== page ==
Monday, March 23, 2015

Working with Metal Clay with Failed Binder!

As an instructor I demonstrate how to create different jewelry with metal clay. Sometimes I choose not to sinter the clay because it’s not something I want to keep. I place my dry clay into a container keeping it from dirt and dust until I want to hydrate the clay.

I have found that this helps me keep my costs down while teaching, but I have also found that rehydrating clay over and over causes the binder to stop working. The clay becomes crumbly and won’t hold its shape. If there are any bends in the clay, it cracks and falls apart. It eventually won't even hold to itself and is nothing but a crumbled mess.

Many new metal clay artists have had this problem due to rehydrating clay over and over. They are learning how to use the clay and it dries out during the learning process.

I have discovered mixing ½ rehydrated clay to ½ new clay fixes this problem. If the binder is really failing, you will need change the mixture, using less old clay and more new clay. Adding too much old clay to new clay will cause the whole mixture to fail.

Sometimes when I see the binder start failing, I use the clay up on small flat pieces with lots of texture. I have also dried the clay and then cut it into small bits for use as texture on a creation. Of course, you can also make it into paste.

In my next blog, I'll experiment with different processes that I have been told work for rejuvenating failed binder in metal clay.

Until next time, have fun claying around!

by Janet Alexander 
                                                                                                                                                                                              Technical Advise


Lora Hart said...

I've been wondering about trying corn starch, methyl cellulose, or some other kind of binder. Have you asked Bill Struve what he uses in his MA clays? I was thinking of doing that too. I've had this problem for years, mostly with PMC 3, which is why I don't use it much. Thanks for exploring this.

ivyivy said...

I've added cornstarch with some success, but have not run any scientific trials of it. My thought is that it probably weakens the clay a bit by adding more non-metal components to the mix, but helps the texture somewhat. It's good to add, mix, and give it some time to absorb and then go back to the clay.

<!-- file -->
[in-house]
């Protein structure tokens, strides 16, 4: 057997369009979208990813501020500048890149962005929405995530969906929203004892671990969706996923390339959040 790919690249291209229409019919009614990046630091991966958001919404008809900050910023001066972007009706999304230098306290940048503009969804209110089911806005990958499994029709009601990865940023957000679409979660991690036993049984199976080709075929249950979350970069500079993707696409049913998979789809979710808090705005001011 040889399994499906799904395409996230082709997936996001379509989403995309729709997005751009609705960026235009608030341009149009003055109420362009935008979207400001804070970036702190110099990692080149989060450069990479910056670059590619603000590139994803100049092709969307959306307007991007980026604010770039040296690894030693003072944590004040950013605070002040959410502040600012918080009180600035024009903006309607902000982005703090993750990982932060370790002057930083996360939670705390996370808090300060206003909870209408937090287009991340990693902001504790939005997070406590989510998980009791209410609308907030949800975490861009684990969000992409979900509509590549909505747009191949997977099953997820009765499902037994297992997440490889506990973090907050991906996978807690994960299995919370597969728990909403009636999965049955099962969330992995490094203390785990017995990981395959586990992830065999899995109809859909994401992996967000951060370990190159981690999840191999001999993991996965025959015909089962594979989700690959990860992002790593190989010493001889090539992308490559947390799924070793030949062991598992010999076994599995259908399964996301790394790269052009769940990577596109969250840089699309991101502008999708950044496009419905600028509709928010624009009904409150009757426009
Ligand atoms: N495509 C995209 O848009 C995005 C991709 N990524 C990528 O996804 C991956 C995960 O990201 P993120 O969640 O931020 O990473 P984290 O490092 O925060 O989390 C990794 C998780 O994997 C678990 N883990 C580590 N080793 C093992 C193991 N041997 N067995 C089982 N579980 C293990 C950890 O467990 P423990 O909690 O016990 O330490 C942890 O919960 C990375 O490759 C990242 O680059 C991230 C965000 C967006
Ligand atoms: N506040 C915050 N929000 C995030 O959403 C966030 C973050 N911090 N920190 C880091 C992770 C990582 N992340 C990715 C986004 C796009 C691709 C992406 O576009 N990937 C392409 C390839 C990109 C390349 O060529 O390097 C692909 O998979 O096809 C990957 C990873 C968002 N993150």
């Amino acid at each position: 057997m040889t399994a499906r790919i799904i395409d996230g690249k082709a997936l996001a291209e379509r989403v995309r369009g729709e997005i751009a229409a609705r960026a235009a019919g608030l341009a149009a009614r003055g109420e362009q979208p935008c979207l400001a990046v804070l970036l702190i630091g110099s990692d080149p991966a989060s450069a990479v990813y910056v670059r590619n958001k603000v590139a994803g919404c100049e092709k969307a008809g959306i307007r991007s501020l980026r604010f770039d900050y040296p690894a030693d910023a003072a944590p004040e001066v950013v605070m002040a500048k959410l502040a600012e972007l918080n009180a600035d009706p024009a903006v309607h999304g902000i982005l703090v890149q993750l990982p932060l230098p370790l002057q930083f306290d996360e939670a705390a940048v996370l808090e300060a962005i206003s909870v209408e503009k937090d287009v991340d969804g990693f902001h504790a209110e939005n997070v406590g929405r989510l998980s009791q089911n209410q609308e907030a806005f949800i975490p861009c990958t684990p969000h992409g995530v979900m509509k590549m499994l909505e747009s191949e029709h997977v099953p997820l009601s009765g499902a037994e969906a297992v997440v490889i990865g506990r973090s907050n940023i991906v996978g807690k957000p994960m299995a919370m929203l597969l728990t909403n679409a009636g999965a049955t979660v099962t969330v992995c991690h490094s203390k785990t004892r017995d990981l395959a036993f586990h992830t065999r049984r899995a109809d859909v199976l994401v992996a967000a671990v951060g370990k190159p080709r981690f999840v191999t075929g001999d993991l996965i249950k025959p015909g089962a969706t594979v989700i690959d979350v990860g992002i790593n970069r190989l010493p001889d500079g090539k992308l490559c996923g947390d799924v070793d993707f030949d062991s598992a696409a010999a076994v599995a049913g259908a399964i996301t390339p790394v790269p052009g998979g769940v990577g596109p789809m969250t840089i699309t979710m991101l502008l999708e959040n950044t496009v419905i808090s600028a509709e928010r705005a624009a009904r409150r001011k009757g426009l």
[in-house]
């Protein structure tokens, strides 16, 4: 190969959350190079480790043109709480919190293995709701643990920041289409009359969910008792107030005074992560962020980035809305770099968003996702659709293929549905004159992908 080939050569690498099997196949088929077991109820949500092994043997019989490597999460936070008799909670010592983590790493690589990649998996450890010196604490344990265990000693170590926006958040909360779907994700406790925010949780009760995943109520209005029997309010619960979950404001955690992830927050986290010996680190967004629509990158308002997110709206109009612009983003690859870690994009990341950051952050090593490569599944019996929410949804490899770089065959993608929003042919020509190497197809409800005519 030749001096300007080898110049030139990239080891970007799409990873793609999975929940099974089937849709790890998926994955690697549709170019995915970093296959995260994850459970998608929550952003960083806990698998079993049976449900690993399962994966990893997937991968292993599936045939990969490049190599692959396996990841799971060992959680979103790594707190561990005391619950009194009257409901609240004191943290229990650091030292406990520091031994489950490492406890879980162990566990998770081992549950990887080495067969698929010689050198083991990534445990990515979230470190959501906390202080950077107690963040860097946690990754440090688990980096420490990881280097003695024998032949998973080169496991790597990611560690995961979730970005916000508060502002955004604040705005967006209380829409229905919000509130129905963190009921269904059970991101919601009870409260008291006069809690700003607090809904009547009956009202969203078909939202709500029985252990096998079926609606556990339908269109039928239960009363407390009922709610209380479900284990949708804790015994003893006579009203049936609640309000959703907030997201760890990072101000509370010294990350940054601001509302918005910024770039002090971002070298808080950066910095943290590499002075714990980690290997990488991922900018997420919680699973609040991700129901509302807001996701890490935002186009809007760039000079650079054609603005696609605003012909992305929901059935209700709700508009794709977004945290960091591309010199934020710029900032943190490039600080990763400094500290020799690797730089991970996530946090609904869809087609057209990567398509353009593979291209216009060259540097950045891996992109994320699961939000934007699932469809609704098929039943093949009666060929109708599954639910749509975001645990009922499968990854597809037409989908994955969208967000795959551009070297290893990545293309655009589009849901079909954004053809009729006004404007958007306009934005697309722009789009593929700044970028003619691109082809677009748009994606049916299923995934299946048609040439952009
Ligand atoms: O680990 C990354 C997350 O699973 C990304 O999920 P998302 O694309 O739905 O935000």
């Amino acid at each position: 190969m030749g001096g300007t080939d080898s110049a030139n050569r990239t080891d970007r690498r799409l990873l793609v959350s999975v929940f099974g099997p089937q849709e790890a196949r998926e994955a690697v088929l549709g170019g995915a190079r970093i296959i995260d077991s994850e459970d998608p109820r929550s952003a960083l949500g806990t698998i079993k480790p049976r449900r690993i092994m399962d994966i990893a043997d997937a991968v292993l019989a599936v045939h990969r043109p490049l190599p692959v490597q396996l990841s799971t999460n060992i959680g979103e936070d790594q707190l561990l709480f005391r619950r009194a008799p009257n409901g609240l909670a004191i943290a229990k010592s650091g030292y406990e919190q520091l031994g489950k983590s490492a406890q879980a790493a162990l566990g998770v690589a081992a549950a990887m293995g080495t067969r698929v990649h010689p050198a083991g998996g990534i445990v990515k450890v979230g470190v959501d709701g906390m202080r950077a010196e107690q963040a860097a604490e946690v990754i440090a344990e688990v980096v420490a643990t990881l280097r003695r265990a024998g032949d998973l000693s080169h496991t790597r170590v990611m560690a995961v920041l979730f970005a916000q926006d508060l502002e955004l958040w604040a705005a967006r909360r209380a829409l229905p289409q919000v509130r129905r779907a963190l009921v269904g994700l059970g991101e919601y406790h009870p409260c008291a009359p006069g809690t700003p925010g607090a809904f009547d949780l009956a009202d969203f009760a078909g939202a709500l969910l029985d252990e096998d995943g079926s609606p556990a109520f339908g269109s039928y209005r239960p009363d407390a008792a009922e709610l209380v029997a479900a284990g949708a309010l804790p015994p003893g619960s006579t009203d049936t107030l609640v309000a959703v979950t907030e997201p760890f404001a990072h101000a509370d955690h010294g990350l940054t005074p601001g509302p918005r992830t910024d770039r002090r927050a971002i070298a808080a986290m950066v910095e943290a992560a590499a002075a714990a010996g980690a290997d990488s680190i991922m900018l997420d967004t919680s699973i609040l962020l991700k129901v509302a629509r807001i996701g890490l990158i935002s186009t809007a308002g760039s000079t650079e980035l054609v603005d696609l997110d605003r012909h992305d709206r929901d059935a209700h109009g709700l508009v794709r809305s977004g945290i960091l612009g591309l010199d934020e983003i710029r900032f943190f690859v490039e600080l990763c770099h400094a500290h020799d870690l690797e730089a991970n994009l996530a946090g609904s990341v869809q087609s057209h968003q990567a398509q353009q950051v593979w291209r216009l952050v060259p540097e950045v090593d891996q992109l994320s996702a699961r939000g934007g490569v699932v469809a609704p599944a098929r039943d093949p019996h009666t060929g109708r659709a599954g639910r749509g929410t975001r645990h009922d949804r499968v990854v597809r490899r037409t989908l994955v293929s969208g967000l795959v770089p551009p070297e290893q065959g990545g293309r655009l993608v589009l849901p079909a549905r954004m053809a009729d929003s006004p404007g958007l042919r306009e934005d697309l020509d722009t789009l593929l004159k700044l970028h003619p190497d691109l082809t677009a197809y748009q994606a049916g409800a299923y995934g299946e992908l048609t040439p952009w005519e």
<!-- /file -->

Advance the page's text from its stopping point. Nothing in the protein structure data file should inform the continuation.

Roxanne Coffelt said...

I have some PMC3 that got black mold twice now (because I got impatient and over-hydrated it!) I'm thinking it's at this stage.

Janet Alexander said...

Lora, I asked Bill Struve to comment if he has any ideas on this subject. I also have another blog coming out on April 6th testing the different applications I have heard about.

So, everyone stay tuned!

Bill Struvbe said...

The binder used in Metal Adventures' clay is made for archival museum work and I have never heard of the problem of binder breakdown. Sorry not to be of help in this problem. I don't know what binder is used in PMC3.

Janet Alexander said...

Roxanne, It is common to have some mold on the clay when it is kept wet for a while. Here is my blog on it.

Janet Alexander said...

Thank you Bill Struvbe!

Shelly said...

I am new to metal clay and have been trying to torch fire Prometheus bronze and copper clays. Sometimes the clay would sinter and sometimes it would crumble and I could not figure out why until I read your blog. Thank you for making sense of my dilemma! After working with the clay for a while it gets to the point where no matter how much I condition it with water and or oil it still cracks and wrinkles and will not become homogenous. Pieces made of clay when it gets like this only produces problem pieces. Now I know why, but what to do about it? Maybe work with smaller packets of clay so I get through all of it faster before it the binder goes kaput!

Janet Alexander said...

Yes, Shelly work with less clay at a time. Keep the clay wrapped up until you need it. If you are mixing your clay, then don't mix more than you need for the project.